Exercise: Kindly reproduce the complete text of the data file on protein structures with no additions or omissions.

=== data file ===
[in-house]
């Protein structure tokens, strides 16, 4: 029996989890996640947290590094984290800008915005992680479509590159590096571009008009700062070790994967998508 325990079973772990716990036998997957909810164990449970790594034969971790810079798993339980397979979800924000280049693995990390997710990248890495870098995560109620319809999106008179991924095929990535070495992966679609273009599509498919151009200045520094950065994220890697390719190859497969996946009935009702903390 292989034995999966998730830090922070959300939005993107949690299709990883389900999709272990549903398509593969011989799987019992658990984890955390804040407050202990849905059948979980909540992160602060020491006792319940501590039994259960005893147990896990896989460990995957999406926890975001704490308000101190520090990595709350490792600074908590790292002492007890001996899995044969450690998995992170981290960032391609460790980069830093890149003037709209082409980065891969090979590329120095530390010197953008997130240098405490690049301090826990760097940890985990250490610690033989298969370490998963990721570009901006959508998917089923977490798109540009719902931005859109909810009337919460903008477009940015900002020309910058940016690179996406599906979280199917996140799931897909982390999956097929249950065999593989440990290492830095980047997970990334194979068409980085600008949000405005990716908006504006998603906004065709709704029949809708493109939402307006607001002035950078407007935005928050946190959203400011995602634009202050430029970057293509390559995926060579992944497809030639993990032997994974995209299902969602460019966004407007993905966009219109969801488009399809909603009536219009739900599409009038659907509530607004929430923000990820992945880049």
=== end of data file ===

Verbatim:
[in-house]
């Protein structure tokens, strides 16, 4: 029996989890996640947290590094984290800008915005992680479509590159590096571009008009700062070790994967998508 325990079973772990716990036998997957909810164990449970790594034969971790810079798993339980397979979800924000280049693995990390997710990248890495870098995560109620319809999106008179991924095929990535070495992966679609273009599509498919151009200045520094950065994220890697390719190859497969996946009935009702903390 292989034995999966998730830090922070959300939005993107949690299709990883389900999709272990549903398509593969011989799987019992658990984890955390804040407050202990849905059948979980909540992160602060020491006792319940501590039994259960005893147990896990896989460990995957999406926890975001704490308000101190520090990595709350490792600074908590790292002492007890001996899995044969450690998995992170981290960032391609460790980069830093890149003037709209082409980065891969090979590329120095530390010197953008997130240098405490690049301090826990760097940890985990250490610690033989298969370490998963990721570009901006959508998917089923977490798109540009719902931005859109909810009337919460903008477009940015900002020309910058940016690179996406599906979280199917996140799931897909982390999956097929249950065999593989440990290492830095980047997970990334194979068409980085600008949000405005990716908006504006998603906004065709709704029949809708493109939402307006607001002035950078407007935005928050946190959203400011995602634009202050430029970057293509390559995926060579992944497809030639993990032997994974995209299902969602460019966004407007993905966009219109969801488009399809909603009536219009739900599409009038659907509530607004929430923000990820992945880049």